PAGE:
Our time is precious, and so is our money. It doesn’t make much sense to invest in something that has low return-on-investment (ROI). But which stocks do you add to your portfolio that’s worth your while? If you’re thinking about entering the stock market or just started trading, you may have come across the term “Exchange Traded Fund” (ETF). It’s commonly floated about and easily misunderstood, or not understood at all! We’ll break it down for you so you know what it is, why it’s worth investing in (or not) and which is the best ETF in Singapore right now.
So lay it on me – what is an ETF?
You’re likely here because you want to learn more about stocks, or you’ve come across this term and it just leaves you more confused than when you started. For you to have a basic understanding, we’ll need to give you a breakdown of other similarly perplexing acronyms. But once we’re through you’ll get the hang of it in no time.
Basically, an ETF is a fund that you buy shares of. The investors managing this fund take the pool of money and invest it in different assets. These could be in properties, bonds, gold/silver and so on. The assets can be bought from foreign companies as well, so you’re not just dealing with the local market.
ETF shares have their own value based on the assets held under this ETF. You enjoy ownership of many different assets from just one share.
Why do people like to invest in ETFs? Because of liquidity. Liquidity is just a fancy word for how often something is traded. Because an ETF is a share, it can change value a lot, so people tend to buy and sell daily.
Normally, mutual funds (something similar to ETFs) have their Net Asset Value (NAV) calculated when the market closes at the end of the day. But because ETFs may hold assets from different countries with different market closing times, it can close earlier or later than your local market. NAVs are worth bearing in mind because your ETF market value may have differences from the NAV, but that’s not uncommon. It serves as a guiding stick.
Why should I buy an ETF in Singapore?
ETFs are generally seen as a safe investment because the share is a collection of funds. Basically, when everyone is doing well, you do well too. And that also lowers the risk, because if one asset is underperforming/losing money, it doesn’t affect the ETFs NAV that badly, or at all. You get to own a share that has assets in different countries, or certain industries that are doing well.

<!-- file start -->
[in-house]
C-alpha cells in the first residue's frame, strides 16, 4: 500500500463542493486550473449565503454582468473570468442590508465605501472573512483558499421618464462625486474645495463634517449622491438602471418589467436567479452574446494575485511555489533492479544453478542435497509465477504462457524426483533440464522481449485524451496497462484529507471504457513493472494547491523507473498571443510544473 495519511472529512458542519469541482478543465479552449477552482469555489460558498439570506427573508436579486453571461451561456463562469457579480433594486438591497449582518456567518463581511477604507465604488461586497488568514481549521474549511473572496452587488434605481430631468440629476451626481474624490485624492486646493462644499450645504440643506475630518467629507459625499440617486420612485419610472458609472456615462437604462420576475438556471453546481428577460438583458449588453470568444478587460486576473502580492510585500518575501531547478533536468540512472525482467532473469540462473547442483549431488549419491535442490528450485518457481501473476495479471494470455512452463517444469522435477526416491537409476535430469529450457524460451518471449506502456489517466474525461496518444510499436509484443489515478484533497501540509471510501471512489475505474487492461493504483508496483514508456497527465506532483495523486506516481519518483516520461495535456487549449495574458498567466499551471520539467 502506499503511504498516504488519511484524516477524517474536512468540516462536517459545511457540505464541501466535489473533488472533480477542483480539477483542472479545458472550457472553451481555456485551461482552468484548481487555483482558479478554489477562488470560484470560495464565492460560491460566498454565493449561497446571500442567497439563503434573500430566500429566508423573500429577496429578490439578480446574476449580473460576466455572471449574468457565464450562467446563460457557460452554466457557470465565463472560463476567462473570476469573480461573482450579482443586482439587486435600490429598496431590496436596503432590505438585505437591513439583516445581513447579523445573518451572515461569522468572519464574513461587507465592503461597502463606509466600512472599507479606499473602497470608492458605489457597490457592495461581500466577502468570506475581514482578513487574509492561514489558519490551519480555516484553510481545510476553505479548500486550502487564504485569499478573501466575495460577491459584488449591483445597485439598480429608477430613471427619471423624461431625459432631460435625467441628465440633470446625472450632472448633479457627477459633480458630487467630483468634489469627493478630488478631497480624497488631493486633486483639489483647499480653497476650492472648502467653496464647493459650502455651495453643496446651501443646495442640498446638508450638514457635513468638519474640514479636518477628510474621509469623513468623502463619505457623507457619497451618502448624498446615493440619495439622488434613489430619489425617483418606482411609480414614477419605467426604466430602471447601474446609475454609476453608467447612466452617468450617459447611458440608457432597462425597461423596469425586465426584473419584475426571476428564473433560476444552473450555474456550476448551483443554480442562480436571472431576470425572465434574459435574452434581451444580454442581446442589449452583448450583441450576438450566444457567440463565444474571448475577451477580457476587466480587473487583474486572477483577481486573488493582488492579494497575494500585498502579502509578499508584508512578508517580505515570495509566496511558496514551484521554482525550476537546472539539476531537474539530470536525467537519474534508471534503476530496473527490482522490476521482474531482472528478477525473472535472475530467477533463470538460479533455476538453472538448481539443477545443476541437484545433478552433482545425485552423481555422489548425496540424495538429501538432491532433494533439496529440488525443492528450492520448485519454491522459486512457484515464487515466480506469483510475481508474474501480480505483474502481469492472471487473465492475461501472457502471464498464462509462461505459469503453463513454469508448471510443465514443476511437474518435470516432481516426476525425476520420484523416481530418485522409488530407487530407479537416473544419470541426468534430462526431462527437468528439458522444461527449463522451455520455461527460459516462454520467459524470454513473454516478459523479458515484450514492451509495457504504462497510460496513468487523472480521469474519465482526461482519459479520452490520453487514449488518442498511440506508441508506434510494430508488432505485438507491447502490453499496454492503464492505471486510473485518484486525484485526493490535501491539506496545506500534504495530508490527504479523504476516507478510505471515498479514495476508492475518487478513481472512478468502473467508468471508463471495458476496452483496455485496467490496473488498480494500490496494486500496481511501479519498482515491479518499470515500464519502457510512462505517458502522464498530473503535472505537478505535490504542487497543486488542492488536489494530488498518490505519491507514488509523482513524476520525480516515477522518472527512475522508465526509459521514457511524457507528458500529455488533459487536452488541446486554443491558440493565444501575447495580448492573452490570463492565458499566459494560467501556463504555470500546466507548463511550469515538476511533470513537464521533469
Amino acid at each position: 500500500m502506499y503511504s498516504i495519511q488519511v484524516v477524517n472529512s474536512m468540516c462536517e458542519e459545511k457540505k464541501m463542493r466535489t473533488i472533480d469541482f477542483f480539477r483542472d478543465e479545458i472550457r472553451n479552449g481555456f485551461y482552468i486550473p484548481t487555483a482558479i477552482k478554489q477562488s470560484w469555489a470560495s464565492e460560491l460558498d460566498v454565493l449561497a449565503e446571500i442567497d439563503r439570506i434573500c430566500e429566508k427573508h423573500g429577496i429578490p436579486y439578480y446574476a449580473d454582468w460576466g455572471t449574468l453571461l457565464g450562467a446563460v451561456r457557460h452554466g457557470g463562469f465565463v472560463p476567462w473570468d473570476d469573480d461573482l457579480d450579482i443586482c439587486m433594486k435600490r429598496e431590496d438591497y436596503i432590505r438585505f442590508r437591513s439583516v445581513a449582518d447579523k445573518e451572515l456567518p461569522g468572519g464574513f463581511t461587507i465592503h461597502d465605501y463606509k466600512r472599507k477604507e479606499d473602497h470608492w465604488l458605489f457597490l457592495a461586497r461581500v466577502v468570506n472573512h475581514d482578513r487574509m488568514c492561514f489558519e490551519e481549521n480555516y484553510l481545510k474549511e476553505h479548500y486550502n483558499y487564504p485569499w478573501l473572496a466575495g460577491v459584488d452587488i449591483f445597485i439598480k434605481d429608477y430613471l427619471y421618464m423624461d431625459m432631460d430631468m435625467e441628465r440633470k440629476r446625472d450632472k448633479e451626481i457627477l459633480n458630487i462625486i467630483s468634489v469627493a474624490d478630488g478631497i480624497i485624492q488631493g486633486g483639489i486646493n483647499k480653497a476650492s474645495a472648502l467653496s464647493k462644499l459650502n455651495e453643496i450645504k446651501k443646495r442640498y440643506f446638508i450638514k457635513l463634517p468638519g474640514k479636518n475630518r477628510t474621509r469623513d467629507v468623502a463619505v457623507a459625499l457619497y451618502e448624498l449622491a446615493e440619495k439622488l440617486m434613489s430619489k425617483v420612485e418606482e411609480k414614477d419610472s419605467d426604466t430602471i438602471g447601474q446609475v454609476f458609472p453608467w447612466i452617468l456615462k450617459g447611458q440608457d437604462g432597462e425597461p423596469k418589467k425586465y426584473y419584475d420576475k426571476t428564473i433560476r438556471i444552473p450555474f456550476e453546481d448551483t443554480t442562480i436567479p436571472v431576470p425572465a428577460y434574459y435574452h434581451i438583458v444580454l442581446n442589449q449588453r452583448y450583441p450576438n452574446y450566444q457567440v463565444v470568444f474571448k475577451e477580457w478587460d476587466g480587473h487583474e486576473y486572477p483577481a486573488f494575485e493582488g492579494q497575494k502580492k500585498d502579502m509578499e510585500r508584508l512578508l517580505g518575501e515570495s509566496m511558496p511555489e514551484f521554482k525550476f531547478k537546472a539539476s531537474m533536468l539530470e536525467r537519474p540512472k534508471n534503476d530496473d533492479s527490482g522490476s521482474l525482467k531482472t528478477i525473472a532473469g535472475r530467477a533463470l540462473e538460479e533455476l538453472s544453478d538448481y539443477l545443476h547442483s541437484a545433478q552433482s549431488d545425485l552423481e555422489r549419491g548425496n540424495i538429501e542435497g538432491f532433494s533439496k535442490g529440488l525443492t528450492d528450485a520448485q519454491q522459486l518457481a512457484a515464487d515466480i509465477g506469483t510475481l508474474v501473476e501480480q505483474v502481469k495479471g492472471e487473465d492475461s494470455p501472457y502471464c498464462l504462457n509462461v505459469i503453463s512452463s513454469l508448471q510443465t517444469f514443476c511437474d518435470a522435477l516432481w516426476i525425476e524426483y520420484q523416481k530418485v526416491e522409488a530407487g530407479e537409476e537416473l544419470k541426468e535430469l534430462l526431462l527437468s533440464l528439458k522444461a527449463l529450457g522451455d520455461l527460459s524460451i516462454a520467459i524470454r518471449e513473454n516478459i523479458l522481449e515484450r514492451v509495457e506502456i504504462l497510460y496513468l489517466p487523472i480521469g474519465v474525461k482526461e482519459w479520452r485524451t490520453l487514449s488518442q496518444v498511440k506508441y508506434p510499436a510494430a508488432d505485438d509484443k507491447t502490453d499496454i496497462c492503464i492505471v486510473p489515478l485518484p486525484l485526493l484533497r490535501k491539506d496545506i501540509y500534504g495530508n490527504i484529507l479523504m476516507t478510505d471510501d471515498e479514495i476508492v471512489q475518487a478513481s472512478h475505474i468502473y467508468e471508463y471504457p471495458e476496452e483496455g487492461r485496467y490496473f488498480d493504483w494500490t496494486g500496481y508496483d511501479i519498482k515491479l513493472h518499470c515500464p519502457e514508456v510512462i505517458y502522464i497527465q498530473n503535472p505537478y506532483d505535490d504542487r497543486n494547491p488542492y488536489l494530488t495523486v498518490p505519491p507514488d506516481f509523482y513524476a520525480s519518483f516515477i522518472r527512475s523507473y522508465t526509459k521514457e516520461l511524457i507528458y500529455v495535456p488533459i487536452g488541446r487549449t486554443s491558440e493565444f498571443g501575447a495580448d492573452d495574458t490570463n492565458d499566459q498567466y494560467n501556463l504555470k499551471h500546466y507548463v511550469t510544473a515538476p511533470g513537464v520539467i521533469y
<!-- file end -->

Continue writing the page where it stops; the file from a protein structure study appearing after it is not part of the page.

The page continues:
The diversity matched with its liquidity means its commonly purchased by individual traders. You can buy as little as one share and earn a small profit by selling later that day. The lack of upfront fees sweeten the deal and makes ETFs cost-effective. You could hold onto ETF shares and enjoy returns through capital gains and quarterly dividend payments if you’re more patient or confident in the shares’ future.
And the best ETF in Singapore is?
We’ve listed a few ETFs you can find on the Singapore Exchange Market (SGX) to get you started. These are based on various calculations and industry forecasts. Visit the ETFs’ websites to see a full list of assets held under the fund. If you’re unsure which to invest in, these might be a good start. However, you might be more familiar with niche markets or certain industries, so it’s good to research others once you’re more comfortable and ready to venture out on your own.
5-year annualised return: 4.40%
Comment: Singapore has enjoyed economic growth in recent years and is expected to continue this positive trend. The Straight Times Index ETF holds shares from companies in various industries that are driving Singapore’s economy.
5-year annualised return (as of 15th August 2018): 13.18%
Comment: One of the most famous shares in the world, you’ll often see S&P 500 flashing across the screen in the finance headlines when you turn on the news. This is a collection of the top performing 500 companies in USA, and you can enjoy their success as well through the ETF shares. It’s been going strong for a reason, and is considered one of the most stable shares.
5-year annualised return (as of 15th August 2018): 6.23%
Comment: Similar to the Strait Times Index ETF, the Xtrackers MSCI Singapore UCITS ETF holds a diverse range of assets from various Singaporean companies in different industries. If you’re looking to strengthen Singapore’s future economy and don’t mind holding onto a long-term option, this might be for you.
5-year annualised return (as of 15th August 2018): 17.81%
Comment: Another contender for most well-known share name, the Dow Jones Industrial Average ETF is the longest running index fund in the US. It is seen as a general financial barometer for the US economy. This is due to holding shares from only 30 companies who are considered as their respective industry leaders.
Feel you have a better grasp of what an ETF is? Know which ETF in Singapore you’ll go for? Leave a comment!
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